William Rafti (CC)

William Rafti (CC)

Strange as it may seem in what in many cases is an extremely reactionary period of time, the war on some drugs has loosened up considerably and not just in the burgeoning mariajuana legalization movement. Research into the medical benefits of psychedelic drugs has resumed and appears to be making significant headway. The New York Times reports on the comeback of LSD in psychiatric treatment:

He heard about the drug trial from a friend in Switzerland and decided it was worth volunteering, even if it meant long, painful train journeys from his native Austria and the real possibility of a mental meltdown. He didn’t have much time, after all, and traditional medicine had done nothing to relieve his degenerative spine condition.

“I’d never taken the drug before, so I was feeling — well, I think the proper word for it, in English, is dread,” said Peter, 50, an Austrian social worker, in a telephone interview; he asked that his last name be omitted to protect his identity.

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Twenty Percent of US Soldiers Had Mental Illness Before Enlisting

120117-A-0000X-771 (7016614597)Some people might say you’d have to have a mental problem to enlist in the military, but that’s not exactly the point of a new study published in JAMA Psychiatry as reported in The Guardian:

The first three studies in a large research initiative to better understand US military suicides indicates that some patterns in military suicide are reflective of mental health problems in the civilian population.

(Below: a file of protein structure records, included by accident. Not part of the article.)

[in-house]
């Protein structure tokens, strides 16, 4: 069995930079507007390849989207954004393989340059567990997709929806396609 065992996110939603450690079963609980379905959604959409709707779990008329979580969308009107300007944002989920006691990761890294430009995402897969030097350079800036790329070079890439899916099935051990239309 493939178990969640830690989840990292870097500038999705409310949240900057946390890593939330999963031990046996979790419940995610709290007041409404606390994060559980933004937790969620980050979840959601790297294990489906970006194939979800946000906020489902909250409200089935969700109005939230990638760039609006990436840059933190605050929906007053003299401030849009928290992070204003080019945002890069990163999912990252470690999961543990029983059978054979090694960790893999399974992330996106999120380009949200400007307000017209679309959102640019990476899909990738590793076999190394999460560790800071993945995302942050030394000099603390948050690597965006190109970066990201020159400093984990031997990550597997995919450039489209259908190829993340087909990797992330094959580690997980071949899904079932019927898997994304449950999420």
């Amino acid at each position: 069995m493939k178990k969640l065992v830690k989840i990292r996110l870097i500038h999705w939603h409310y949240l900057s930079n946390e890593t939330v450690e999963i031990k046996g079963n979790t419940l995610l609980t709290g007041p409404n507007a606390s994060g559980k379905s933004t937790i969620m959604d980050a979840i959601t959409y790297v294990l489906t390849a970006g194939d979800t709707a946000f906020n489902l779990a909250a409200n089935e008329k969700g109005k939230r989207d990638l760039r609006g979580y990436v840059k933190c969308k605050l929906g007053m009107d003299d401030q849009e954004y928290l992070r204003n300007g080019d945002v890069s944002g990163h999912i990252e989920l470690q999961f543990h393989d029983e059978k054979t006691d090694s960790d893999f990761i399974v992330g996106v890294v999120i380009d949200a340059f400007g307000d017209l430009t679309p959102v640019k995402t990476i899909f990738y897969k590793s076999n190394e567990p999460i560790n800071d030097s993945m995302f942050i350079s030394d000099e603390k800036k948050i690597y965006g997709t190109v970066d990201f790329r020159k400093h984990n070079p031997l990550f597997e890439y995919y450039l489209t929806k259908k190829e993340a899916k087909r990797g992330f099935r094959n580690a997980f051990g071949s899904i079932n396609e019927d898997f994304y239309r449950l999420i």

The Army Study to Assess Risk and Resilience in Servicemembers (Army Starrs) uses data from existing army systems and what researchers can collect from soldiers to better understand why soldiers might be at an increased risk for suicidal behavior compared to the civilian population.

Two of the three papers, published Monday in Jama Psychiatry, show the results of surveys and interviews with 5,428 soldiers which looked at theprevalence of mental disorders among non-deployed soldiers and suicidal behavior among currently deployed soldiers. The third study tested common theories about military suicide using historical data.

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Enlightenment’s Evil Twin: The Pit of the Void

Pic: Expretta (CC)

Pic: Expretta (CC)

Jeff Warren explores the promises and pitfalls of vipassana and other mindfulness meditation on Psychology Tomorrow Magazine:

Practicing vipassana, you have more space to make appropriate responses, and more space, too, around your looping thought-track, which can dramatically reduce stress and anxiety as well as raise a person’s baseline levels of happiness and fulfillment. This is one reason why mindfulness has become the technique of choice for thousands of clinicians and psychotherapists, and there is now a considerable body of scientific research demonstrating these and other benefits.

Yet most of the clinicians who so enthusiastically endorse mindfulness do not have a proper understanding of where it can lead. The fact is that mindfulness in large doses can penetrate more than just your thoughts and sensations; it can see right through to the very pith of who you are – or rather, of who you are not. Because, as Buddhist teachers and teachers from many other contemplative traditions have long argued, on close investigation there doesn’t appear to be any deeper “you” in there running the show.